name from the user ID and public key fingerprint in the key.
      
      The instantiate() and update() operations are then modified to look like this:
      
      	int (*instantiate)(struct key *key, struct key_preparsed_payload *prep);
      	int (*update)(struct key *key, struct key_preparsed_payload *prep);
      
      and the new payload data is passed in *prep, whether or not it was preparsed.
      Signed-off-by: default avatarDavid Howells <dhowells@redhat.com>
      Signed-off-by: default avatarRusty Russell <rusty@rustcorp.com.au>
      cf7f601c
  13. 13 Sep, 2012 1 commit
    • David Howells's avatar
      KEYS: Add payload preparsing opportunity prior to key instantiate or update · d4f65b5d
      David Howells authored
      Give the key type the opportunity to preparse the payload prior to the
      instantiation and update routines being called.  This is done with the
      provision of two new key type operations:
      
      	int (*preparse)(struct key_preparsed_payload *prep);
      	void (*free_preparse)(struct key_preparsed_payload *prep);
      
      If the first operation is present, then it is called before key creation (in
      the add/update case) or before the key semaphore is taken (in the update and
      instantiate cases).  The second operation is called to clean up if the first
      was called.
      
      preparse() is given the opportunity to fill in the following structure:
      
      	struct key_preparsed_payload {
      		char		*description;
      		void		*type_data[2];
      		void		*payload;
      		const void	*data;
      		size_t		datalen;
      		size_t		quotalen;
      	};
      
      Before the preparser is called, the first three fields will have been cleared,
      the payload pointer and size will be stored in data and datalen and the default
      quota size from the key_type struct will be stored into quotalen.
      
      The preparser may parse the payload in any way it likes and may store data in
      the type_data[] and payload fields for use by the instantiate() and update()
      ops.
      
      The preparser may also propose a description for the key by attaching it as a
      string to the description field.  This can be used by passing a NULL or ""
      description to the add_key() system call or the key_create_or_update()
      function.  This cannot work with request_key() as that required the description
      to tell the upcall about the key to be created.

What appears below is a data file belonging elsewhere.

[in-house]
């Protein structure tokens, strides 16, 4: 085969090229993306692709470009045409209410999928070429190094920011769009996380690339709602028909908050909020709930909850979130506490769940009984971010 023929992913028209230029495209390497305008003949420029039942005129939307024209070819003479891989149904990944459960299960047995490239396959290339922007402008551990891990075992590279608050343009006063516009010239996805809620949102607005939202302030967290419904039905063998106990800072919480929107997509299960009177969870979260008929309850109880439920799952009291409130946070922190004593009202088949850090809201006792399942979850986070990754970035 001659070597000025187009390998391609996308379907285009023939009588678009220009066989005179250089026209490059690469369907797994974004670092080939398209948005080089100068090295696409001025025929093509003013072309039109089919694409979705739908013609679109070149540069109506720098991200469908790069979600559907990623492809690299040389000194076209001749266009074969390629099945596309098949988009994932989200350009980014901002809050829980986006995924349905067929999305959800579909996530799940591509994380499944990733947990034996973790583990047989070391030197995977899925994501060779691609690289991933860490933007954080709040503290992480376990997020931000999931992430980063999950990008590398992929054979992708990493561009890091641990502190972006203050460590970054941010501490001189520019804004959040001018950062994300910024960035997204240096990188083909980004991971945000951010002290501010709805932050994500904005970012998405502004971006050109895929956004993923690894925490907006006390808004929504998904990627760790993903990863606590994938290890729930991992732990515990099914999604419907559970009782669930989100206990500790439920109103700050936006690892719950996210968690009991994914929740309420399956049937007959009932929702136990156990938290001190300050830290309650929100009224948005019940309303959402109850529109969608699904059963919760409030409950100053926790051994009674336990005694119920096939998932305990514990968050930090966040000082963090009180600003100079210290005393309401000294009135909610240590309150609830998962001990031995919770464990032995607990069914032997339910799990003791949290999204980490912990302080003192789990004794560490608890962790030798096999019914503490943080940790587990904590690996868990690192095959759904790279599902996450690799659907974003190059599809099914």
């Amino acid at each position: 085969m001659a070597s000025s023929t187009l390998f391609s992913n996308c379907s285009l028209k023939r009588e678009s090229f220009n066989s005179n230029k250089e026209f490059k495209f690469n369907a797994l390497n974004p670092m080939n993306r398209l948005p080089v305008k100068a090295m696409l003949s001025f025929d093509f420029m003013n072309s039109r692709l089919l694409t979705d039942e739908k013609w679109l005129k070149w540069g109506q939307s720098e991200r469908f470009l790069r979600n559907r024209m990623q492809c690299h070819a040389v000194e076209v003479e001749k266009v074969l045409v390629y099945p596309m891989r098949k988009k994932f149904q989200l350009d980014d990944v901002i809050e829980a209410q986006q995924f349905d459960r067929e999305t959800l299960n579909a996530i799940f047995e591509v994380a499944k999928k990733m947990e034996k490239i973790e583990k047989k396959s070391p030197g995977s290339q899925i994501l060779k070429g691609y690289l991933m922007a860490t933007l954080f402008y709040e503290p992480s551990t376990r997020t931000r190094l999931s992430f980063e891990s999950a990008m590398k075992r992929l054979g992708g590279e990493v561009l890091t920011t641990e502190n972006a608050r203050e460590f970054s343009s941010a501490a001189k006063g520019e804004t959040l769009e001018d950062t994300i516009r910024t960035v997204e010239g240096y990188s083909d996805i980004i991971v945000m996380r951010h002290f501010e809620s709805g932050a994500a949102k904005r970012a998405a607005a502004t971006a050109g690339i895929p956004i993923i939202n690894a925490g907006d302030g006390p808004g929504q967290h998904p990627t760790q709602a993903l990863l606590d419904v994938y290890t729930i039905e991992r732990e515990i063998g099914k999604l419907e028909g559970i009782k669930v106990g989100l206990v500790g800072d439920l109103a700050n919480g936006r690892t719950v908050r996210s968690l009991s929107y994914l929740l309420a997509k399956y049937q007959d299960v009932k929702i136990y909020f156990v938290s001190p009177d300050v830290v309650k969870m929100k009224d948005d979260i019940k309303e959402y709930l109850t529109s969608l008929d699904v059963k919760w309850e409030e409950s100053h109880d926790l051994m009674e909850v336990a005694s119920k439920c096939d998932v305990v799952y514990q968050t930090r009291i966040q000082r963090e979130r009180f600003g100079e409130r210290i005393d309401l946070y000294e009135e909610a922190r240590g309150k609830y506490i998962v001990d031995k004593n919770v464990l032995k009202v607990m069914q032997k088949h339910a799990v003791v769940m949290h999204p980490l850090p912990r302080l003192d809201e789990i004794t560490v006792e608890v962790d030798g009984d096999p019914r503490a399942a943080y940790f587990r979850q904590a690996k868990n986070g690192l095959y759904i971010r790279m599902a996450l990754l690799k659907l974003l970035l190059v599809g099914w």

This, for example permits keys that store PGP public keys to generate their own
      name from the user ID and public key fingerprint in the key.
      
      The instantiate() and update() operations are then modified to look like this:
      
      	int (*instantiate)(struct key *key, struct key_preparsed_payload *prep);
      	int (*update)(struct key *key, struct key_preparsed_payload *prep);
      
      and the new payload data is passed in *prep, whether or not it was preparsed.
      Signed-off-by: default avatarDavid Howells <dhowells@redhat.com>
      d4f65b5d
  14. 30 Jul, 2012 1 commit
  15. 16 Nov, 2011 1 commit
  16. 08 Mar, 2011 2 commits
  17. 17 Oct, 2007 1 commit
    • David Howells's avatar
      KEYS: Make request_key() and co fundamentally asynchronous · 76181c13
      David Howells authored
      Make request_key() and co fundamentally asynchronous to make it easier for
      NFS to make use of them.  There are now accessor functions that do
      asynchronous constructions, a wait function to wait for construction to
      complete, and a completion function for the key type to indicate completion
      of construction.
      
      Note that the construction queue is now gone.  Instead, keys under
      construction are linked in to the appropriate keyring in advance, and that
      anyone encountering one must wait for it to be complete before they can use
      it.  This is done automatically for userspace.
      
      The following auxiliary changes are also made:
      
       (1) Key type implementation stuff is split from linux/key.h into
           linux/key-type.h.
      
       (2) AF_RXRPC provides a way to allocate null rxrpc-type keys so that AFS does
           not need to call key_instantiate_and_link() directly.
      
       (3) Adjust the debugging macros so that they're -Wformat checked even if
           they are disabled, and make it so they can be enabled simply by defining
           __KDEBUG to be consistent with other code of mine.
      
       (3) Documentation.
      
      [alan@lxorguk.ukuu.org.uk: keys: missing word in documentation]
      Signed-off-by: default avatarDavid Howells <dhowells@redhat.com>
      Signed-off-by: default avatarAlan Cox <alan@redhat.com>
      Signed-off-by: default avatarAndrew Morton <akpm@linux-foundation.org>
      Signed-off-by: default avatarLinus Torvalds <torvalds@linux-foundation.org>
      76181c13